COVID-Informer: When quiet Australians pipe up, listen

Nurses are worried by the lack of personal personal protection equipment in Ballarat. Photo: Shutterstock
Nurses are worried by the lack of personal personal protection equipment in Ballarat. Photo: Shutterstock

Many in the emergency services, health care and similar professions probably fit the PM's criteria as "quiet Australians" - they just get on with it.

And that's precisely what is happening the world over as this pandemic unfolds. So when those professionals do speak out publicly, it's generally with good reason and worth having a listen. We should be listening right about now.

One nurse who works on general wards at Ballarat Health Services Base Hospital said they were offered no extra personal protective equipment against COVID-19.

The nurse, who wanted to remain anonymous, said many colleagues in wards "not deemed high risk" were terrified about potential ramifications to their mental and physical health and that of their family's health.

"No-one knows a lot about this situation but I think we'll all learn a lot retrospectively from the coronavirus," the nurse said. "I don't want to be part of a retrospective study. I want to be proactive now...even just for the sake of psychological welfare."

Only last week, the Bendigo Advertiser uncovered a similar issue nearby in Central Victoria where doctors were actually sewing their own gowns.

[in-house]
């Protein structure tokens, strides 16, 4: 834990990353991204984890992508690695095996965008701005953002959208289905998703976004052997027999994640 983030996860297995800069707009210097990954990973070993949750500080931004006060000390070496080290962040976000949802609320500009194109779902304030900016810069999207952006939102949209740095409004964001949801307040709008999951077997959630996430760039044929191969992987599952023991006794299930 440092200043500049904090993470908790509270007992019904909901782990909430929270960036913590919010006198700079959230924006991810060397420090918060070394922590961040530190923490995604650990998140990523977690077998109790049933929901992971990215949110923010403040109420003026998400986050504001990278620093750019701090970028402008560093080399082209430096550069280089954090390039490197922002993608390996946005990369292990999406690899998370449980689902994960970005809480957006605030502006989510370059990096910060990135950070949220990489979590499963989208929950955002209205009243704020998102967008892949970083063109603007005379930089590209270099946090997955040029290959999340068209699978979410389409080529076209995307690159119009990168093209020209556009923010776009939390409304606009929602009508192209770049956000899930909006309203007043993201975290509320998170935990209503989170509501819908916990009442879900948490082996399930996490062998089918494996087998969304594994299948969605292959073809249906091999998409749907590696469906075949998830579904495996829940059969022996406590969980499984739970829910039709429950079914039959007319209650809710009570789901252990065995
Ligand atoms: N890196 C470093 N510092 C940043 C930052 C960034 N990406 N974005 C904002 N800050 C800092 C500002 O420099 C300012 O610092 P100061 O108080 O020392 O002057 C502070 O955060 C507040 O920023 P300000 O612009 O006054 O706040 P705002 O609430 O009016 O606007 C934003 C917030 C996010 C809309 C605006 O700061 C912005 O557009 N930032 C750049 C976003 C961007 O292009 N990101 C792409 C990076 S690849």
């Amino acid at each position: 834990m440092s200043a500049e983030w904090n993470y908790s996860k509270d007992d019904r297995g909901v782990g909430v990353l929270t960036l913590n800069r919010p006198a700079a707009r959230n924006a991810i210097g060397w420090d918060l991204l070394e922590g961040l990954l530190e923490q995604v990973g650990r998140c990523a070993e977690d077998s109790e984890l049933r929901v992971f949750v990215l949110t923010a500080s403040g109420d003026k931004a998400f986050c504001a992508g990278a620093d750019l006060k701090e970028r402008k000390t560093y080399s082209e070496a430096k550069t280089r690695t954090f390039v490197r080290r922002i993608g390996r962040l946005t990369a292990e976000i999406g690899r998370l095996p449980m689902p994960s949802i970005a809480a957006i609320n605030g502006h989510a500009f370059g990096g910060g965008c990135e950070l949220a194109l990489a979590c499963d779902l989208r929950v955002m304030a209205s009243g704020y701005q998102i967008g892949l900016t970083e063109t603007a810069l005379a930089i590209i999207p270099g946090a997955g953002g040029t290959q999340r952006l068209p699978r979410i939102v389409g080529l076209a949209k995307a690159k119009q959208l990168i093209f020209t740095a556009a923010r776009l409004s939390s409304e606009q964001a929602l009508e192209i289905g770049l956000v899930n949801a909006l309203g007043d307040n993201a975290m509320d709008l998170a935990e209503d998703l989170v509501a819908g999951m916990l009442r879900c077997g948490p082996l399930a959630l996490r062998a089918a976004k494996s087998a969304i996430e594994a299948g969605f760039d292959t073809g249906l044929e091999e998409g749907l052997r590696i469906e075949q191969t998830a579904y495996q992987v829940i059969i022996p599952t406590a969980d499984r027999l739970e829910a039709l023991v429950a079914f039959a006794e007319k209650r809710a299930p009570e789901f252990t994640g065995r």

In no way related to that scenario, Bendigo now has 10 confirmed coronavirus cases, with more added to the tally across the state this afternoon.

The state's tally has risen by 96 cases since yesterday to 917 and includes four in preschool-aged children. One child is a one-year-old and three are even younger.

All up, regional Victoria's positive cases now sit at 73. But there are concerns that figure will be inflated once once testing delays are overcome.

And as the people of NSW and the ACT wrapped their heads around the magnitude of fines for "breaching social distancing rules", one in Newcastle is dumbfounded for a completely different reason.

Gary Murphy is one of thousands of nurses in the private system who have been told to take leave or stood down in the past week after the federal government banned most elective surgery. He's been painting his house - and he thinks it's "absolute madness".

"It's well above my pay grade to decide who should be paying nurses. Is it the shareholders in Healthe Care? Is it the government?" he said. "I don't know, but why the f--- are we wasting these precious days when we should be training?

"Why are we falling down in these critical hours?"

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This story Our healthcare workers: 'Why are we falling down in these critical hours?' first appeared on The Canberra Times.